How do we make significant social change to improve the lives of many-to-most Americans if we fail to see beyond the “greatest country on earth” narrative? The Irish poet and playwright Oscar Wilde once said that “patriotism is a virtue of the vicious”, and that can be interpreted to suggest that many violent conflicts around the globe have been a product of nationalism and patriotism. It also means that, at home, the patriotism banner can and has been used by the powerful to blunt any social change that they feel threatened by. Patriotism, when tied to religion, provides an even stronger impediment to structural change. A clear example of course is the concept of manifest destiny. The notion that god wanted white settlers to control this land fueled the almost complete genocide of indigenous peoples in North America. And to this day, we still see the intermingling of statements of American pride with being blessed by god. To move beyond this and truly provide hope that America can be what it espouses, requires us to reject the idea that we are different from, and superior to, other people on the planet. We should reject jingoism and replace it with a shared sense of humanity that would foster a sense of pride in our collective heritage as people walking this earth, instead of pledging allegiance to an artificial and dangerous separation of peoples. Until then, I’ll align myself with my colleague David Jaffee’s view: “I think it is OK to ‘not be proud’ of a city, state, or nation that is unable to protect the public health of its citizens, as a lowest common denominator. Count me today, on Independence Day, among the ‘unproud’. But change is coming.” I too believe that change is coming, but it will require work. We see it in the efforts of the Black Lives Matter movement, in the global environmental movement, and in the LGBTQ movement, among many others. Change does not come easy… So, on this Independence Day, as I contemplate the state of Donald Trump’s America while bicyclists in red, white and blue stream by my driveway, I would like to close with a far less quoted segment of the Frederick Douglass speech that I started this essay with, where he looks to the road ahead:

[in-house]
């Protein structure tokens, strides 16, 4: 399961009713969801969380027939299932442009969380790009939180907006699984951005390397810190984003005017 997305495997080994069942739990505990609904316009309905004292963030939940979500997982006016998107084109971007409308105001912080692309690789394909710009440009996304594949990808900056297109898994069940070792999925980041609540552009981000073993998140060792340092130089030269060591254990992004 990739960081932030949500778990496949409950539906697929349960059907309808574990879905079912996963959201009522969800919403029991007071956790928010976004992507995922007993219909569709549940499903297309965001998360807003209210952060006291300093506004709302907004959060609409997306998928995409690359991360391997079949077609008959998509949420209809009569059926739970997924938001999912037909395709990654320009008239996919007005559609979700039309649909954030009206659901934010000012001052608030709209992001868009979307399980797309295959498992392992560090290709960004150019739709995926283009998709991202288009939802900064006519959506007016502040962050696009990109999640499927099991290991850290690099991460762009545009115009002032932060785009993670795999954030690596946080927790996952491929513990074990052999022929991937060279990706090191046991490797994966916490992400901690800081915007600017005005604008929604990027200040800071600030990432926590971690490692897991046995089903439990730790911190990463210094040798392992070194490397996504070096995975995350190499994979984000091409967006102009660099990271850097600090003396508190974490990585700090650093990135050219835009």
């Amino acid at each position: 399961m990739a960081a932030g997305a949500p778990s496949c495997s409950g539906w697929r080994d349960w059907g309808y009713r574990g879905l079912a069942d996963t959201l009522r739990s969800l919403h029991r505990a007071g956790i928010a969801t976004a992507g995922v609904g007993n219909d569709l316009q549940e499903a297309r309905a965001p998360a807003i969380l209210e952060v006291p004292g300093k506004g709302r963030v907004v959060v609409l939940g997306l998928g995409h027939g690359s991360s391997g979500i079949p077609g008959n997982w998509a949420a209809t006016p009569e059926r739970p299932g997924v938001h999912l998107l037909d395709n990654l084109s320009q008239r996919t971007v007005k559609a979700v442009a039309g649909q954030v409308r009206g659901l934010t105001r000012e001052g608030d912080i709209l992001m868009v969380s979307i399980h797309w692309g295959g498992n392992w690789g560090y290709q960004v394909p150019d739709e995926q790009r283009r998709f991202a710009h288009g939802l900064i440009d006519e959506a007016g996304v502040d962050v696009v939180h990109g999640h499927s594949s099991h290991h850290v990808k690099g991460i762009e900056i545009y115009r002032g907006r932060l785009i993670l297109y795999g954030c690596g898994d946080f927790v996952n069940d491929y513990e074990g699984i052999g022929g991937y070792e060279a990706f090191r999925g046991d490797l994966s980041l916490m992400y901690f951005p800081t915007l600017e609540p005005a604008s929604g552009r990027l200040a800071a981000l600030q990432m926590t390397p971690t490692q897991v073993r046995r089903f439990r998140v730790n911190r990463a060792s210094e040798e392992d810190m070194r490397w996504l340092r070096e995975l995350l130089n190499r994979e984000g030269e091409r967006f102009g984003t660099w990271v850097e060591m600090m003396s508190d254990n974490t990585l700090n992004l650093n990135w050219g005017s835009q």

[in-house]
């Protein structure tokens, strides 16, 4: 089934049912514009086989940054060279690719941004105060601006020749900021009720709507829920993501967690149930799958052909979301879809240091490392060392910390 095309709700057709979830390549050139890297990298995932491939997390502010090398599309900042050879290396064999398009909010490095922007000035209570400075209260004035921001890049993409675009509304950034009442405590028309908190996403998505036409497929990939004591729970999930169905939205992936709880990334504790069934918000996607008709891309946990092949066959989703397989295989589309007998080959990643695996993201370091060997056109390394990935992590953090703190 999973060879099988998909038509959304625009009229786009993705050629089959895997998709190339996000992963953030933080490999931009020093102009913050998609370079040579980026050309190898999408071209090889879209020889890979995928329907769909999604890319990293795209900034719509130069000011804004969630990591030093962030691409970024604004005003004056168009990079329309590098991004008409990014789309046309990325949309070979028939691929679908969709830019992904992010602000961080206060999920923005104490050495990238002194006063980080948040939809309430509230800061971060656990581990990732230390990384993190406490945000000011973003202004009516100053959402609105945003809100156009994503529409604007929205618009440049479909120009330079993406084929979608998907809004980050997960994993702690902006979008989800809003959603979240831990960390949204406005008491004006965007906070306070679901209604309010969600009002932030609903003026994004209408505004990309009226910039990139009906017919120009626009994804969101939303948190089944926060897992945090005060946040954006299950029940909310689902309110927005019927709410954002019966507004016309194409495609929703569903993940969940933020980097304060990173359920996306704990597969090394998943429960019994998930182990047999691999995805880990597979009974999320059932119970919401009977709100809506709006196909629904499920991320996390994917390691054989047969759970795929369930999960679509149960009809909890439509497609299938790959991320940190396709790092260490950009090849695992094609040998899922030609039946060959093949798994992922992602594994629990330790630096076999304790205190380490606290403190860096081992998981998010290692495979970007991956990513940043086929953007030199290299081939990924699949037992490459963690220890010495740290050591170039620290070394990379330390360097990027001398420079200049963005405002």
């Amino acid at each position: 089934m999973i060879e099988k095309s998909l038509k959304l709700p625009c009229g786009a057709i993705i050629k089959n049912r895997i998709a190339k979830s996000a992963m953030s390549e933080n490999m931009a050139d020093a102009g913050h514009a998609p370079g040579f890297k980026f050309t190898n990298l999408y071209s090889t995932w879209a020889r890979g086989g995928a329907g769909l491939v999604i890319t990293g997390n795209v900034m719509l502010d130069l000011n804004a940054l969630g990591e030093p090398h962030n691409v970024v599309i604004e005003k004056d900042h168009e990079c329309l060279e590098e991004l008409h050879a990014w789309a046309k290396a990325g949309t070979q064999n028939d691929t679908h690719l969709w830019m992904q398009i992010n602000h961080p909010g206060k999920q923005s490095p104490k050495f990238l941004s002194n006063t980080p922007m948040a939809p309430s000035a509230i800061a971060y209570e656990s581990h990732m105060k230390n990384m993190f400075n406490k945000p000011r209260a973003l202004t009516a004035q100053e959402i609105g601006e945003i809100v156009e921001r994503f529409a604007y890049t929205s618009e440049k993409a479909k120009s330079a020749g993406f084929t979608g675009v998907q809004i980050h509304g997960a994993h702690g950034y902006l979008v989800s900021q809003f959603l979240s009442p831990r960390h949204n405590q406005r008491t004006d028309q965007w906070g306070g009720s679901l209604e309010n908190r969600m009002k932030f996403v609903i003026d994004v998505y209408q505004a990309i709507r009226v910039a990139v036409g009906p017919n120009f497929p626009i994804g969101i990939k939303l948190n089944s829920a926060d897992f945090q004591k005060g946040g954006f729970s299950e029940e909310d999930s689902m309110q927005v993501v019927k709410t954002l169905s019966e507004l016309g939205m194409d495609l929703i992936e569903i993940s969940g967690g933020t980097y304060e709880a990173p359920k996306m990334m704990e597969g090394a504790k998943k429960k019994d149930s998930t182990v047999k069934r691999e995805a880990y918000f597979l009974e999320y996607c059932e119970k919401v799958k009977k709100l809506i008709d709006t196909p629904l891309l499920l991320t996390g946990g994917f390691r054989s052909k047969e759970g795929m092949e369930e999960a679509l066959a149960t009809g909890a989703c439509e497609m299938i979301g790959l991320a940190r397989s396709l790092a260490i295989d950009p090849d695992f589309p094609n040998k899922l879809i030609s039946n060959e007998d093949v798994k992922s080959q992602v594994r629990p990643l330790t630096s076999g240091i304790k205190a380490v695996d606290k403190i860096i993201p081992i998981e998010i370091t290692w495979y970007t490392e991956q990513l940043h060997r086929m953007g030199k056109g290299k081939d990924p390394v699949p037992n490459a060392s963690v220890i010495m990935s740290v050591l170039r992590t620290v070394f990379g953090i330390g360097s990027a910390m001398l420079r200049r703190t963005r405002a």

“Oh! that I had the ability, and could reach the nation's ear, I would, today, pour out a fiery stream of biting ridicule, blasting reproach, withering sarcasm, and stern rebuke. For it is not light that is needed, but fire; it is not the gentle shower, but thunder. We need the storm, the whirlwind, and the earthquake. The feeling of the nation must be quickened; the conscience of the nation must be roused; the propriety of the nation must be startled; the hypocrisy of the nation must be exposed; and its crimes against God and man must be proclaimed and denounced.”